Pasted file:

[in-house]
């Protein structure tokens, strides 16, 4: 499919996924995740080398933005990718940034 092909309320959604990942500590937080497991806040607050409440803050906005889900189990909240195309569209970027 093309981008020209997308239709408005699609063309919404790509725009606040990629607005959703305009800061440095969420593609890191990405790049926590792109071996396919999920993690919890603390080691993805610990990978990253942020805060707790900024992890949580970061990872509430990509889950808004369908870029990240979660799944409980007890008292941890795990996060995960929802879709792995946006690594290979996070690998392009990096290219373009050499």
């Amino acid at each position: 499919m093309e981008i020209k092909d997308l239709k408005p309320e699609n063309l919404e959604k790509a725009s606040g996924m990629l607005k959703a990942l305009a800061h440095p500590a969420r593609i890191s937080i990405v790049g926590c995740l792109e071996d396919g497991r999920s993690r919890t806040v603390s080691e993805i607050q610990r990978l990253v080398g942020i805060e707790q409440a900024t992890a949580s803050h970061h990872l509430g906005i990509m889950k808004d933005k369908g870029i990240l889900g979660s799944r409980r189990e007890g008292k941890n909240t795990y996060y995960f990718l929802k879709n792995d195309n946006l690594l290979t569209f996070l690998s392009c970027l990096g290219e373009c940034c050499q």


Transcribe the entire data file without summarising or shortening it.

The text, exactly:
[in-house]
């Protein structure tokens, strides 16, 4: 499919996924995740080398933005990718940034 092909309320959604990942500590937080497991806040607050409440803050906005889900189990909240195309569209970027 093309981008020209997308239709408005699609063309919404790509725009606040990629607005959703305009800061440095969420593609890191990405790049926590792109071996396919999920993690919890603390080691993805610990990978990253942020805060707790900024992890949580970061990872509430990509889950808004369908870029990240979660799944409980007890008292941890795990996060995960929802879709792995946006690594290979996070690998392009990096290219373009050499």
């Amino acid at each position: 499919m093309e981008i020209k092909d997308l239709k408005p309320e699609n063309l919404e959604k790509a725009s606040g996924m990629l607005k959703a990942l305009a800061h440095p500590a969420r593609i890191s937080i990405v790049g926590c995740l792109e071996d396919g497991r999920s993690r919890t806040v603390s080691e993805i607050q610990r990978l990253v080398g942020i805060e707790q409440a900024t992890a949580s803050h970061h990872l509430g906005i990509m889950k808004d933005k369908g870029i990240l889900g979660s799944r409980r189990e007890g008292k941890n909240t795990y996060y995960f990718l929802k879709n792995d195309n946006l690594l290979t569209f996070l690998s392009c970027l990096g290219e373009c940034c050499q």